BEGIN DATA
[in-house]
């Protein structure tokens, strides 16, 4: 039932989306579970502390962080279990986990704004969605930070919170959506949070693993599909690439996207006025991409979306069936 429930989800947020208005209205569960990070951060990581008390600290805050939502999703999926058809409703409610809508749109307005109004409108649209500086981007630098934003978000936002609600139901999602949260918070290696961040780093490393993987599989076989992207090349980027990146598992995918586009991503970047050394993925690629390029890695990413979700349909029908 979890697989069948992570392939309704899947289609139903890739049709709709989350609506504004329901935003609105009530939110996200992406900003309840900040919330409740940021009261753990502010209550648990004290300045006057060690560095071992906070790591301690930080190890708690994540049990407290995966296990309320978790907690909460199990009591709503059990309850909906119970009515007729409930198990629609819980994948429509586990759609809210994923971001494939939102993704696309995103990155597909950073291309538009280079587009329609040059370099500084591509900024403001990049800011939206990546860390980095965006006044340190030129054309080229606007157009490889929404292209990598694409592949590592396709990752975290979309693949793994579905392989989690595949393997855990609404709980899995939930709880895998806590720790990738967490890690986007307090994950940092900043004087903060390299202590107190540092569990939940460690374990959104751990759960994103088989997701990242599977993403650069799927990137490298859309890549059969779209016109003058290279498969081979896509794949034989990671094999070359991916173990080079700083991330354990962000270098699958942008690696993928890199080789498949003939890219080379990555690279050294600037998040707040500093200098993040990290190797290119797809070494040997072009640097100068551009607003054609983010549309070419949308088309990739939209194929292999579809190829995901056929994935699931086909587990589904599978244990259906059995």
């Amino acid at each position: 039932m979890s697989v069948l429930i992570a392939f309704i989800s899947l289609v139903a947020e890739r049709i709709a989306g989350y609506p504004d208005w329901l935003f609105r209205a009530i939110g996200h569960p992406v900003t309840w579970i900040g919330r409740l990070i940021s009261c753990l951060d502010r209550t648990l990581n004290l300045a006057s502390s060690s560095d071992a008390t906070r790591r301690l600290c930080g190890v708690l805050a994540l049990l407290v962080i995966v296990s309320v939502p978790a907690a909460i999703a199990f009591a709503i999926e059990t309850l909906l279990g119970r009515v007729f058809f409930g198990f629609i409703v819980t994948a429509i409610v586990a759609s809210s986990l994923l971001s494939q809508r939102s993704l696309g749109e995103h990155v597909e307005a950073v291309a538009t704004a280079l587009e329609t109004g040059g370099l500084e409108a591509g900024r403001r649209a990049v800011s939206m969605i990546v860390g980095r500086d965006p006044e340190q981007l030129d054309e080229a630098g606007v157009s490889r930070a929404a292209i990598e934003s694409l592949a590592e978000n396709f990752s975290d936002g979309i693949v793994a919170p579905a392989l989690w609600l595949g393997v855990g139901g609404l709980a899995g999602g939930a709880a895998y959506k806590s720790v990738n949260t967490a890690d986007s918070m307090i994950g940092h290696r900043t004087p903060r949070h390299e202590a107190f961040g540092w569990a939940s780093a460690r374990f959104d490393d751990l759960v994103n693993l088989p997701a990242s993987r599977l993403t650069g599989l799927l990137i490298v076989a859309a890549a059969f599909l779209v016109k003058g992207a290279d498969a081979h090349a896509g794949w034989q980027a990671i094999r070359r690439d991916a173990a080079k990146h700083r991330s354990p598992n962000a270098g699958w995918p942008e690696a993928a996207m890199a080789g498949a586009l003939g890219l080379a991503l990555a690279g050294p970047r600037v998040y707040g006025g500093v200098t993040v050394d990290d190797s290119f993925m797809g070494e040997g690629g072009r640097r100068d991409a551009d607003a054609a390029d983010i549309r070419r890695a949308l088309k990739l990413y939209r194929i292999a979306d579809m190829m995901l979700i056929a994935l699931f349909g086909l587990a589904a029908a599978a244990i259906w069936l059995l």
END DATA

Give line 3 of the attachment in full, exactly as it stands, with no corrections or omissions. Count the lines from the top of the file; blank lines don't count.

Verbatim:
């Amino acid at each position: 039932m979890s697989v069948l429930i992570a392939f309704i989800s899947l289609v139903a947020e890739r049709i709709a989306g989350y609506p504004d208005w329901l935003f609105r209205a009530i939110g996200h569960p992406v900003t309840w579970i900040g919330r409740l990070i940021s009261c753990l951060d502010r209550t648990l990581n004290l300045a006057s502390s060690s560095d071992a008390t906070r790591r301690l600290c930080g190890v708690l805050a994540l049990l407290v962080i995966v296990s309320v939502p978790a907690a909460i999703a199990f009591a709503i999926e059990t309850l909906l279990g119970r009515v007729f058809f409930g198990f629609i409703v819980t994948a429509i409610v586990a759609s809210s986990l994923l971001s494939q809508r939102s993704l696309g749109e995103h990155v597909e307005a950073v291309a538009t704004a280079l587009e329609t109004g040059g370099l500084e409108a591509g900024r403001r649209a990049v800011s939206m969605i990546v860390g980095r500086d965006p006044e340190q981007l030129d054309e080229a630098g606007v157009s490889r930070a929404a292209i990598e934003s694409l592949a590592e978000n396709f990752s975290d936002g979309i693949v793994a919170p579905a392989l989690w609600l595949g393997v855990g139901g609404l709980a899995g999602g939930a709880a895998y959506k806590s720790v990738n949260t967490a890690d986007s918070m307090i994950g940092h290696r900043t004087p903060r949070h390299e202590a107190f961040g540092w569990a939940s780093a460690r374990f959104d490393d751990l759960v994103n693993l088989p997701a990242s993987r599977l993403t650069g599989l799927l990137i490298v076989a859309a890549a059969f599909l779209v016109k003058g992207a290279d498969a081979h090349a896509g794949w034989q980027a990671i094999r070359r690439d991916a173990a080079k990146h700083r991330s354990p598992n962000a270098g699958w995918p942008e690696a993928a996207m890199a080789g498949a586009l003939g890219l080379a991503l990555a690279g050294p970047r600037v998040y707040g006025g500093v200098t993040v050394d990290d190797s290119f993925m797809g070494e040997g690629g072009r640097r100068d991409a551009d607003a054609a390029d983010i549309r070419r890695a949308l088309k990739l990413y939209r194929i292999a979306d579809m190829m995901l979700i056929a994935l699931f349909g086909l587990a589904a029908a599978a244990i259906w069936l059995l």